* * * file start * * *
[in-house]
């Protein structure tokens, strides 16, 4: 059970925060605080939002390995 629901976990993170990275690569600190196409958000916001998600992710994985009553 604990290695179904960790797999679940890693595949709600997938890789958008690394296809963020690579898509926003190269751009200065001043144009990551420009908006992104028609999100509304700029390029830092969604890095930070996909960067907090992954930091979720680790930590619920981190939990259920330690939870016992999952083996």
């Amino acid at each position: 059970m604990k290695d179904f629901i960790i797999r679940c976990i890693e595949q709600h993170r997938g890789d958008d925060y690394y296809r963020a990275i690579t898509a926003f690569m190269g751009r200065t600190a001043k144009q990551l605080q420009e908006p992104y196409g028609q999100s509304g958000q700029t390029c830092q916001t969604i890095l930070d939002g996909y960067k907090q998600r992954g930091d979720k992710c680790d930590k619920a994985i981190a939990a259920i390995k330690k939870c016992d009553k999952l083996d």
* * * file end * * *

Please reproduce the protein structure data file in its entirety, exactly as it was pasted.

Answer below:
[in-house]
């Protein structure tokens, strides 16, 4: 059970925060605080939002390995 629901976990993170990275690569600190196409958000916001998600992710994985009553 604990290695179904960790797999679940890693595949709600997938890789958008690394296809963020690579898509926003190269751009200065001043144009990551420009908006992104028609999100509304700029390029830092969604890095930070996909960067907090992954930091979720680790930590619920981190939990259920330690939870016992999952083996």
């Amino acid at each position: 059970m604990k290695d179904f629901i960790i797999r679940c976990i890693e595949q709600h993170r997938g890789d958008d925060y690394y296809r963020a990275i690579t898509a926003f690569m190269g751009r200065t600190a001043k144009q990551l605080q420009e908006p992104y196409g028609q999100s509304g958000q700029t390029c830092q916001t969604i890095l930070d939002g996909y960067k907090q998600r992954g930091d979720k992710c680790d930590k619920a994985i981190a939990a259920i390995k330690k939870c016992d009553k999952l083996d």